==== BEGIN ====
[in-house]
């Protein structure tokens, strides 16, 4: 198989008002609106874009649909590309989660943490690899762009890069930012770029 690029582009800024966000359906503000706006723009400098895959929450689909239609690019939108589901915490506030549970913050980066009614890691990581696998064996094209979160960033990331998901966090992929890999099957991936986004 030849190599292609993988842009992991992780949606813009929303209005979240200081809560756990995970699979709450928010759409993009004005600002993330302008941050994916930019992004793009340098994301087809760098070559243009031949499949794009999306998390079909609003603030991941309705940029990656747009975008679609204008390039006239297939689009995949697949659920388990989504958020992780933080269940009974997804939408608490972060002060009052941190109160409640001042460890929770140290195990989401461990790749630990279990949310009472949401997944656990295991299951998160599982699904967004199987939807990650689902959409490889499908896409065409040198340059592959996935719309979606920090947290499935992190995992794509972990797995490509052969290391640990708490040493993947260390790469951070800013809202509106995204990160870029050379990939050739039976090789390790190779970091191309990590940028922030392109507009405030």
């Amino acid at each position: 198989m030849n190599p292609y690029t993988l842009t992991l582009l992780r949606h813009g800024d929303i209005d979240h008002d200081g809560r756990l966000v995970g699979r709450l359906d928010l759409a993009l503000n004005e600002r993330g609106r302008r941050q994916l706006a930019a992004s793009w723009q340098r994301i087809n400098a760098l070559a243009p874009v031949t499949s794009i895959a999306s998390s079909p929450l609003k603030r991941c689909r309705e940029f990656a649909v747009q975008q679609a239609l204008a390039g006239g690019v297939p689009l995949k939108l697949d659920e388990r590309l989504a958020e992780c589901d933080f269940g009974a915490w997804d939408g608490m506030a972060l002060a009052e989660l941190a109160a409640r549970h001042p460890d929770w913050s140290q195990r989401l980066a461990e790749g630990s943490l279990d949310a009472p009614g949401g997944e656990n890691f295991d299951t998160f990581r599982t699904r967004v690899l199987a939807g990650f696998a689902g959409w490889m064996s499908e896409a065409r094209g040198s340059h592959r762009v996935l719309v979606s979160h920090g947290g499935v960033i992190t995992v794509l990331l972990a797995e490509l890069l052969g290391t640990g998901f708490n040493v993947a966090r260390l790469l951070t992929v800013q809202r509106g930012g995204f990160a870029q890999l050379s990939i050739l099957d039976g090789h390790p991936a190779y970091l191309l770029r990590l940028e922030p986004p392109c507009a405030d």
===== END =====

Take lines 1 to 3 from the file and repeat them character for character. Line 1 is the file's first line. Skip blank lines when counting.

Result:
[in-house]
């Protein structure tokens, strides 16, 4: 198989008002609106874009649909590309989660943490690899762009890069930012770029 690029582009800024966000359906503000706006723009400098895959929450689909239609690019939108589901915490506030549970913050980066009614890691990581696998064996094209979160960033990331998901966090992929890999099957991936986004 030849190599292609993988842009992991992780949606813009929303209005979240200081809560756990995970699979709450928010759409993009004005600002993330302008941050994916930019992004793009340098994301087809760098070559243009031949499949794009999306998390079909609003603030991941309705940029990656747009975008679609204008390039006239297939689009995949697949659920388990989504958020992780933080269940009974997804939408608490972060002060009052941190109160409640001042460890929770140290195990989401461990790749630990279990949310009472949401997944656990295991299951998160599982699904967004199987939807990650689902959409490889499908896409065409040198340059592959996935719309979606920090947290499935992190995992794509972990797995490509052969290391640990708490040493993947260390790469951070800013809202509106995204990160870029050379990939050739039976090789390790190779970091191309990590940028922030392109507009405030």
């Amino acid at each position: 198989m030849n190599p292609y690029t993988l842009t992991l582009l992780r949606h813009g800024d929303i209005d979240h008002d200081g809560r756990l966000v995970g699979r709450l359906d928010l759409a993009l503000n004005e600002r993330g609106r302008r941050q994916l706006a930019a992004s793009w723009q340098r994301i087809n400098a760098l070559a243009p874009v031949t499949s794009i895959a999306s998390s079909p929450l609003k603030r991941c689909r309705e940029f990656a649909v747009q975008q679609a239609l204008a390039g006239g690019v297939p689009l995949k939108l697949d659920e388990r590309l989504a958020e992780c589901d933080f269940g009974a915490w997804d939408g608490m506030a972060l002060a009052e989660l941190a109160a409640r549970h001042p460890d929770w913050s140290q195990r989401l980066a461990e790749g630990s943490l279990d949310a009472p009614g949401g997944e656990n890691f295991d299951t998160f990581r599982t699904r967004v690899l199987a939807g990650f696998a689902g959409w490889m064996s499908e896409a065409r094209g040198s340059h592959r762009v996935l719309v979606s979160h920090g947290g499935v960033i992190t995992v794509l990331l972990a797995e490509l890069l052969g290391t640990g998901f708490n040493v993947a966090r260390l790469l951070t992929v800013q809202r509106g930012g995204f990160a870029q890999l050379s990939i050739l099957d039976g090789h390790p991936a190779y970091l191309l770029r990590l940028e922030p986004p392109c507009a405030d």